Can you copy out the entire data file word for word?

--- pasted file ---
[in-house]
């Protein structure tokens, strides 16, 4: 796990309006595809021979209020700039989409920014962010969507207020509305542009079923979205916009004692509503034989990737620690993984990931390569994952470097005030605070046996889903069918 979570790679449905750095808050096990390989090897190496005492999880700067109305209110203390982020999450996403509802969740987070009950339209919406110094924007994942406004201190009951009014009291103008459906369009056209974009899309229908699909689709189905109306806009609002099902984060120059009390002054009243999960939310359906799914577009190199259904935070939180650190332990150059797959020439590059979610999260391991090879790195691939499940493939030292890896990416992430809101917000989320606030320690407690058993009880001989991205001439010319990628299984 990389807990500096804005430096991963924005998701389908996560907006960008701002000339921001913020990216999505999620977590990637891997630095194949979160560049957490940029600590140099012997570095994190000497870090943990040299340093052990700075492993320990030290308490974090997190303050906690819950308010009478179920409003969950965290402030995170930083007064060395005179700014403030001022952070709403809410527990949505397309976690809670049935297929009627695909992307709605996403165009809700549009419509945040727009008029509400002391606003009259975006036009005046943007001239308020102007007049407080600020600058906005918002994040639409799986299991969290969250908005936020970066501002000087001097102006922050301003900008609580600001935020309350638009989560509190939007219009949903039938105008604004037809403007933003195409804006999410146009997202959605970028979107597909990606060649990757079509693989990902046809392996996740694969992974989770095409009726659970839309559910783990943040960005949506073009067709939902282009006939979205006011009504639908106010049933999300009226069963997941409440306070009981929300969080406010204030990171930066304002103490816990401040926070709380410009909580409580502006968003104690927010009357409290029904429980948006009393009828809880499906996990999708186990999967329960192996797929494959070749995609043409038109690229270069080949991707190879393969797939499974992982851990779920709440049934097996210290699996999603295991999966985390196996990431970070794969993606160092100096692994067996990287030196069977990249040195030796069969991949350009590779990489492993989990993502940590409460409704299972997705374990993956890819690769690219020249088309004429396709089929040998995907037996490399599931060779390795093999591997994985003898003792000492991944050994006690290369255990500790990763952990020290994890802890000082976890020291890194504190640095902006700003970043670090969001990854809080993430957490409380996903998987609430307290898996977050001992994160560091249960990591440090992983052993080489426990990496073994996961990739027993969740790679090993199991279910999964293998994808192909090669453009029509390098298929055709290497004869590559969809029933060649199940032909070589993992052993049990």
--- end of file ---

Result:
[in-house]
């Protein structure tokens, strides 16, 4: 796990309006595809021979209020700039989409920014962010969507207020509305542009079923979205916009004692509503034989990737620690993984990931390569994952470097005030605070046996889903069918 979570790679449905750095808050096990390989090897190496005492999880700067109305209110203390982020999450996403509802969740987070009950339209919406110094924007994942406004201190009951009014009291103008459906369009056209974009899309229908699909689709189905109306806009609002099902984060120059009390002054009243999960939310359906799914577009190199259904935070939180650190332990150059797959020439590059979610999260391991090879790195691939499940493939030292890896990416992430809101917000989320606030320690407690058993009880001989991205001439010319990628299984 990389807990500096804005430096991963924005998701389908996560907006960008701002000339921001913020990216999505999620977590990637891997630095194949979160560049957490940029600590140099012997570095994190000497870090943990040299340093052990700075492993320990030290308490974090997190303050906690819950308010009478179920409003969950965290402030995170930083007064060395005179700014403030001022952070709403809410527990949505397309976690809670049935297929009627695909992307709605996403165009809700549009419509945040727009008029509400002391606003009259975006036009005046943007001239308020102007007049407080600020600058906005918002994040639409799986299991969290969250908005936020970066501002000087001097102006922050301003900008609580600001935020309350638009989560509190939007219009949903039938105008604004037809403007933003195409804006999410146009997202959605970028979107597909990606060649990757079509693989990902046809392996996740694969992974989770095409009726659970839309559910783990943040960005949506073009067709939902282009006939979205006011009504639908106010049933999300009226069963997941409440306070009981929300969080406010204030990171930066304002103490816990401040926070709380410009909580409580502006968003104690927010009357409290029904429980948006009393009828809880499906996990999708186990999967329960192996797929494959070749995609043409038109690229270069080949991707190879393969797939499974992982851990779920709440049934097996210290699996999603295991999966985390196996990431970070794969993606160092100096692994067996990287030196069977990249040195030796069969991949350009590779990489492993989990993502940590409460409704299972997705374990993956890819690769690219020249088309004429396709089929040998995907037996490399599931060779390795093999591997994985003898003792000492991944050994006690290369255990500790990763952990020290994890802890000082976890020291890194504190640095902006700003970043670090969001990854809080993430957490409380996903998987609430307290898996977050001992994160560091249960990591440090992983052993080489426990990496073994996961990739027993969740790679090993199991279910999964293998994808192909090669453009029509390098298929055709290497004869590559969809029933060649199940032909070589993992052993049990």